Saruman also perpetuates a delusion. Saruman sees himself as an ally of Sauron instead of an instrument. Gandalf tells him that Sauron is not one for sharing and it seems obvious to us but Saruman’s willingness to allow temptations of power to change his essential nature (white transformed into many-colored) is thus a form of Boethian evil because it is self-deception.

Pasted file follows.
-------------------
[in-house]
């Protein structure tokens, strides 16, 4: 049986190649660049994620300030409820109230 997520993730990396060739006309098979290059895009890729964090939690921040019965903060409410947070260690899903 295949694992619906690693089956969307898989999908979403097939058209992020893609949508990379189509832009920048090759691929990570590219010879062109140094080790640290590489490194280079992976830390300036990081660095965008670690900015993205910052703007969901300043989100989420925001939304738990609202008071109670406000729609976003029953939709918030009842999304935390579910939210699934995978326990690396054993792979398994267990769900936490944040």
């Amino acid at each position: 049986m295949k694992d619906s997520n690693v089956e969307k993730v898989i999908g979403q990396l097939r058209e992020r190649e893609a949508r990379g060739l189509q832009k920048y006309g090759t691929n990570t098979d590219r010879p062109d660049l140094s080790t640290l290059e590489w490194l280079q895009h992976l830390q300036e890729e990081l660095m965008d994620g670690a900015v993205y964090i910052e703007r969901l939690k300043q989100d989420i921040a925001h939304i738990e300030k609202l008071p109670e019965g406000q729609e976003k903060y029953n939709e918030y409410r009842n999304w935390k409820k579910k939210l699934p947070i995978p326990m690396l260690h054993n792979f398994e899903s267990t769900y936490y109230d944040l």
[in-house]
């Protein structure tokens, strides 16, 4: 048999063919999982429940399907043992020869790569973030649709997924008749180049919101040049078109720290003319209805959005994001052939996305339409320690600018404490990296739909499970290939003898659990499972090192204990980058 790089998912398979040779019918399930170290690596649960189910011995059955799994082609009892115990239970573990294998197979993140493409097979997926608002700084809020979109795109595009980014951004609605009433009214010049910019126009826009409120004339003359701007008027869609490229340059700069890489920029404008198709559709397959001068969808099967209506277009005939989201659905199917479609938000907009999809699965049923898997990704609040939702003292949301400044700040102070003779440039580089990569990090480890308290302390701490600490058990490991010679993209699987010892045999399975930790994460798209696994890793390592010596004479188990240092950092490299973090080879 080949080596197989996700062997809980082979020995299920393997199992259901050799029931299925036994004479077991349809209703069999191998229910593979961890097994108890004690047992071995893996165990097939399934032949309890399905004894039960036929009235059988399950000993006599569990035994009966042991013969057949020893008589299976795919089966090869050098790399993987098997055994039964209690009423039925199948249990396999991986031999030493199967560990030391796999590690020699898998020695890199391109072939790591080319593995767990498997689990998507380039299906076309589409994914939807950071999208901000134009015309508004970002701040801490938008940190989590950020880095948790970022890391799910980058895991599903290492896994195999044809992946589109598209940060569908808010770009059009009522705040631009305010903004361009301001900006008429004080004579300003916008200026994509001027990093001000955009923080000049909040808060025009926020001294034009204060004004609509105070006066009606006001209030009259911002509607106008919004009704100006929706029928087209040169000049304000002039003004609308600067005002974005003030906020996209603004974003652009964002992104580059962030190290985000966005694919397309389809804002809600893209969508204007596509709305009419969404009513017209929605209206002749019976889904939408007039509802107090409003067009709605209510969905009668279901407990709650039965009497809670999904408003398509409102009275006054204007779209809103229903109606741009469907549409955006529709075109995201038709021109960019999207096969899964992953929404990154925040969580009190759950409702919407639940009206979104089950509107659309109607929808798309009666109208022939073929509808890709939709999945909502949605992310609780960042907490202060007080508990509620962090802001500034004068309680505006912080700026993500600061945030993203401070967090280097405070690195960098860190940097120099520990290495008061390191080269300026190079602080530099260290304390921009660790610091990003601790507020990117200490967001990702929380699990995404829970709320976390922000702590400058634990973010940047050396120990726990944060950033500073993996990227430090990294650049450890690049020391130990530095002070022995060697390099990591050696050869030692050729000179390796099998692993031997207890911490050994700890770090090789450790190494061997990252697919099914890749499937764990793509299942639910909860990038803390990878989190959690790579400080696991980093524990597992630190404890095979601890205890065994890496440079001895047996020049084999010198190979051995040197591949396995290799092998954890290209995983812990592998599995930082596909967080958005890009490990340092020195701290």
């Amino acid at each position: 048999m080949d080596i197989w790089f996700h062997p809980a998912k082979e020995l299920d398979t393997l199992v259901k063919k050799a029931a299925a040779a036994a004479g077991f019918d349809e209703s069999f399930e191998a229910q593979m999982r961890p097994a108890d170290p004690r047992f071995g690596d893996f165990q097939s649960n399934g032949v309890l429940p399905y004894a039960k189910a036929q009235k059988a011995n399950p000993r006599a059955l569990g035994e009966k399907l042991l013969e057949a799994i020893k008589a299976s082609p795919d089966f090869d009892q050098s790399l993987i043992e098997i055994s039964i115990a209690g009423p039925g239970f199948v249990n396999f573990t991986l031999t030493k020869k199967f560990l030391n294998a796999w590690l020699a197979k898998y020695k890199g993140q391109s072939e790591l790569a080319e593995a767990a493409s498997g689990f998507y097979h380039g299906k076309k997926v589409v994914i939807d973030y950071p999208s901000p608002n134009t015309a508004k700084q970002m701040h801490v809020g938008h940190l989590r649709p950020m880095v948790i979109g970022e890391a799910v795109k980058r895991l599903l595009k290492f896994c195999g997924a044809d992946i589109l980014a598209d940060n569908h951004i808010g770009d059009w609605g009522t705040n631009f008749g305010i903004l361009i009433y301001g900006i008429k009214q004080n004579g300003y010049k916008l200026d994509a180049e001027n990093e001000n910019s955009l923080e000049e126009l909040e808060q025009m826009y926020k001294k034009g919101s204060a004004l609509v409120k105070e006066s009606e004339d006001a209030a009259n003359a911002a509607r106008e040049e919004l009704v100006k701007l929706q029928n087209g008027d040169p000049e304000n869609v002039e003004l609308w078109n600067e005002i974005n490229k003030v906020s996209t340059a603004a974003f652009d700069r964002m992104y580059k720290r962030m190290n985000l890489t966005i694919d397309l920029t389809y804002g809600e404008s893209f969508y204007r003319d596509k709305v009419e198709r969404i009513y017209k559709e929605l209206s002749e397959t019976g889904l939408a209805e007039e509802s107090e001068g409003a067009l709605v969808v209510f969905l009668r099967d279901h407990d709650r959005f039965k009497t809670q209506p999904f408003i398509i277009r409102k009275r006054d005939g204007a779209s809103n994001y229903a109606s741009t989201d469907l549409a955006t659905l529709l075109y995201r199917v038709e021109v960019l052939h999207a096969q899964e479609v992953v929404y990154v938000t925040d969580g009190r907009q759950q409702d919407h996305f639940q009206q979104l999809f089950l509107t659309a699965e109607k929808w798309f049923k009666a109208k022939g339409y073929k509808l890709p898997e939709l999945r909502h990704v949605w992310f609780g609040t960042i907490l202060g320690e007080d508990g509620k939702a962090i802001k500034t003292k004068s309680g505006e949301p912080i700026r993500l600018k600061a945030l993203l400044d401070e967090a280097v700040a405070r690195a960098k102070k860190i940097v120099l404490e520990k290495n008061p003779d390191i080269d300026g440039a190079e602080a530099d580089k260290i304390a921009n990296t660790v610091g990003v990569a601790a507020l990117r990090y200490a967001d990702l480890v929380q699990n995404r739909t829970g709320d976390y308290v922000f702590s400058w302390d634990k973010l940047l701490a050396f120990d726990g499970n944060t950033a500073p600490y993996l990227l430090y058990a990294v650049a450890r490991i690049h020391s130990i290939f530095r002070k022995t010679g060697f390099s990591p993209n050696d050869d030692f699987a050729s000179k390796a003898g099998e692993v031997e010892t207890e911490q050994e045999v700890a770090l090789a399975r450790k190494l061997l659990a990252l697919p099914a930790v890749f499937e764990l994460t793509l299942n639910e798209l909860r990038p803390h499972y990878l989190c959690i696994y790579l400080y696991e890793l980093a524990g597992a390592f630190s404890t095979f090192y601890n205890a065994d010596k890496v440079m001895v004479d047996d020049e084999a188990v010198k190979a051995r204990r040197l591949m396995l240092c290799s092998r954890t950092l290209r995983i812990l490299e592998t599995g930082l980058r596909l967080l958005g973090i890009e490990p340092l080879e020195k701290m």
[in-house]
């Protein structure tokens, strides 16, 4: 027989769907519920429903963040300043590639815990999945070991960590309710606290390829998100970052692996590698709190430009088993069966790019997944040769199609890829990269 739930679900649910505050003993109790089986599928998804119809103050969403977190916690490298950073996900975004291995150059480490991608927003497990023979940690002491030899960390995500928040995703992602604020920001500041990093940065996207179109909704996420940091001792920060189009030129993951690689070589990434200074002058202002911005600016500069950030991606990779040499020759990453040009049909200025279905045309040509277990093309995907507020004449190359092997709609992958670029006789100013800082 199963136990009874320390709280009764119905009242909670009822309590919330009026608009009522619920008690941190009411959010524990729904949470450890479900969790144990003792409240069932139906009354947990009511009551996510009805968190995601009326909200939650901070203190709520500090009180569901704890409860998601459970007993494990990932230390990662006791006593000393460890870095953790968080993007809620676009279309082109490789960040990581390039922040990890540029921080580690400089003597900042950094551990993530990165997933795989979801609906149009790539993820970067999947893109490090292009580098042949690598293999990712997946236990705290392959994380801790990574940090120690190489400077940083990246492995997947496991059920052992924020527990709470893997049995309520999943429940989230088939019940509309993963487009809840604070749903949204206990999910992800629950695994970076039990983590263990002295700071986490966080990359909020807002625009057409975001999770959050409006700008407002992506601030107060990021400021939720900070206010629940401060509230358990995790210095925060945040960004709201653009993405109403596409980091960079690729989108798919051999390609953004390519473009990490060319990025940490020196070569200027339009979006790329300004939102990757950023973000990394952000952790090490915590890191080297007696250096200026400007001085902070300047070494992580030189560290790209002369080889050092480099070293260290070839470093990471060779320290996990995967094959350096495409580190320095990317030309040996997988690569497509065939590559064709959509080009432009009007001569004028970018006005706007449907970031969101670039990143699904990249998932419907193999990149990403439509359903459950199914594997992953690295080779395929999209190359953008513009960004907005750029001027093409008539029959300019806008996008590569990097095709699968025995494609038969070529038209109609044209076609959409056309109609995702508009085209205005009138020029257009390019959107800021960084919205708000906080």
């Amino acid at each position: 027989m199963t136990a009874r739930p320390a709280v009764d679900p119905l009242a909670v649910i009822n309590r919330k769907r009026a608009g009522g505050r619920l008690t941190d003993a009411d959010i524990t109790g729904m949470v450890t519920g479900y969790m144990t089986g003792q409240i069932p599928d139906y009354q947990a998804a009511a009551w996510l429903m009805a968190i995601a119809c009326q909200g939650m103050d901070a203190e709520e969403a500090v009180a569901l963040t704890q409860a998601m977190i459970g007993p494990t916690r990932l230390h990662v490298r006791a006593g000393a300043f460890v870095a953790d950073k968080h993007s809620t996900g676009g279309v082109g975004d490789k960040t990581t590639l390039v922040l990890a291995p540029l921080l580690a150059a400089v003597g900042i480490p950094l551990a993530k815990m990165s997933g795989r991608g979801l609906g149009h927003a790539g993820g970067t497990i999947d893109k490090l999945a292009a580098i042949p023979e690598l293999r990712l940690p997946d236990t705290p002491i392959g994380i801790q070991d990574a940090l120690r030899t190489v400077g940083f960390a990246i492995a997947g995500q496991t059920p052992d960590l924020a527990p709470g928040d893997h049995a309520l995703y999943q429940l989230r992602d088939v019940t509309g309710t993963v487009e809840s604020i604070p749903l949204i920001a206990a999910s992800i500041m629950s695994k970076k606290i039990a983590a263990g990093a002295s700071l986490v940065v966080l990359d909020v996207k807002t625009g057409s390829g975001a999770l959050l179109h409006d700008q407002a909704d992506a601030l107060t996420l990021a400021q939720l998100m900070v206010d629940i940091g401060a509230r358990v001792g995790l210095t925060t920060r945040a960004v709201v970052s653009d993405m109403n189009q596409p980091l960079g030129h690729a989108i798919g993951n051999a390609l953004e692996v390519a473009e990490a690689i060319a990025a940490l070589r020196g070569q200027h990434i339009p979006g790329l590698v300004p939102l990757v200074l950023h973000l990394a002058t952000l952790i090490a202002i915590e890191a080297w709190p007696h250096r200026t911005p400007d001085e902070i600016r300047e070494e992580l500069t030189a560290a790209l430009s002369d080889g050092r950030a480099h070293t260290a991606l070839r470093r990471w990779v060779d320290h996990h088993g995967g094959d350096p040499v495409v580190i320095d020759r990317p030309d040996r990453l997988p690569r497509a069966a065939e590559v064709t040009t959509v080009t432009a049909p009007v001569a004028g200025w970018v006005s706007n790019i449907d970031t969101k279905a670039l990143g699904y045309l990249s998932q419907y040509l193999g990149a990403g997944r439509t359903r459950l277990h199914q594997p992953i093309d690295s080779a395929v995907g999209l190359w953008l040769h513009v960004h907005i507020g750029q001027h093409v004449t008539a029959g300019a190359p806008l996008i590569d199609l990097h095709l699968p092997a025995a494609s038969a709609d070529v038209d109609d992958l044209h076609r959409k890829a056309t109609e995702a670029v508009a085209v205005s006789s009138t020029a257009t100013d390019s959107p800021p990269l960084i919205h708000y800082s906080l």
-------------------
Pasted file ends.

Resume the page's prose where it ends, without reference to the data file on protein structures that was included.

Sauron is the most interesting case of evil being a poor account of oneself. Sauron’s ambition is domination which in Boethian terms is an absurd desire. In Boethian terms happiness comes not from power, or possessions but by being true to oneself. It is almost impossible to think of Sauron as happy. At best, one can think of him laughing vindictively. Sauron’s reason has been so entirely perverted that he can never be happy no matter how many races he has dominion over. Of course this doesn’t mean that we shouldn’t destroy Sauron. I am not suggesting that evil’s punishment is merely the misfortune of being evil because through the bad logic of evil many innocents suffer and therefore we should actively work against evil. However, it is satisfying to note that no matter what, in terms of happiness, Sauron can never truly win.